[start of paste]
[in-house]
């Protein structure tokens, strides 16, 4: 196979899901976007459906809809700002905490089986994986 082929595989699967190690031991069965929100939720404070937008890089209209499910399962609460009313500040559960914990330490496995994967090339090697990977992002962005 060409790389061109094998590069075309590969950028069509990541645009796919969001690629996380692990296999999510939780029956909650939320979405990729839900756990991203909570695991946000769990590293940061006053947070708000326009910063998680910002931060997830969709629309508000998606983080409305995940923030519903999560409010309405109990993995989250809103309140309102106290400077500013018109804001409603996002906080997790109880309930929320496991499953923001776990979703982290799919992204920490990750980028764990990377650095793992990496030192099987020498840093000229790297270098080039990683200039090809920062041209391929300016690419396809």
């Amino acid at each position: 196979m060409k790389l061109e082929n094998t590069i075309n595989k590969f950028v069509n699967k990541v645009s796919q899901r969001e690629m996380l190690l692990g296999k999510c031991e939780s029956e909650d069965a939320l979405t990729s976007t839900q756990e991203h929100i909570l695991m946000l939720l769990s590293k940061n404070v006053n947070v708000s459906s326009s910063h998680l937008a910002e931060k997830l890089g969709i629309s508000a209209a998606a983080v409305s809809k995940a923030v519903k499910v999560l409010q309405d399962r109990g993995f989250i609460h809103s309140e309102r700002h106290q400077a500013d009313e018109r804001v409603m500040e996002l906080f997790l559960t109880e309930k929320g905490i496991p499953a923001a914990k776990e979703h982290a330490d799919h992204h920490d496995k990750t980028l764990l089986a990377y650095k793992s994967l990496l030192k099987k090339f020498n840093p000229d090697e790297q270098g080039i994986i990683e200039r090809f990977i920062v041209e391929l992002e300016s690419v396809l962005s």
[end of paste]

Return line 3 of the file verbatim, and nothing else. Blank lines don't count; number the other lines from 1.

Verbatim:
């Amino acid at each position: 196979m060409k790389l061109e082929n094998t590069i075309n595989k590969f950028v069509n699967k990541v645009s796919q899901r969001e690629m996380l190690l692990g296999k999510c031991e939780s029956e909650d069965a939320l979405t990729s976007t839900q756990e991203h929100i909570l695991m946000l939720l769990s590293k940061n404070v006053n947070v708000s459906s326009s910063h998680l937008a910002e931060k997830l890089g969709i629309s508000a209209a998606a983080v409305s809809k995940a923030v519903k499910v999560l409010q309405d399962r109990g993995f989250i609460h809103s309140e309102r700002h106290q400077a500013d009313e018109r804001v409603m500040e996002l906080f997790l559960t109880e309930k929320g905490i496991p499953a923001a914990k776990e979703h982290a330490d799919h992204h920490d496995k990750t980028l764990l089986a990377y650095k793992s994967l990496l030192k099987k090339f020498n840093p000229d090697e790297q270098g080039i994986i990683e200039r090809f990977i920062v041209e391929l992002e300016s690419v396809l962005s």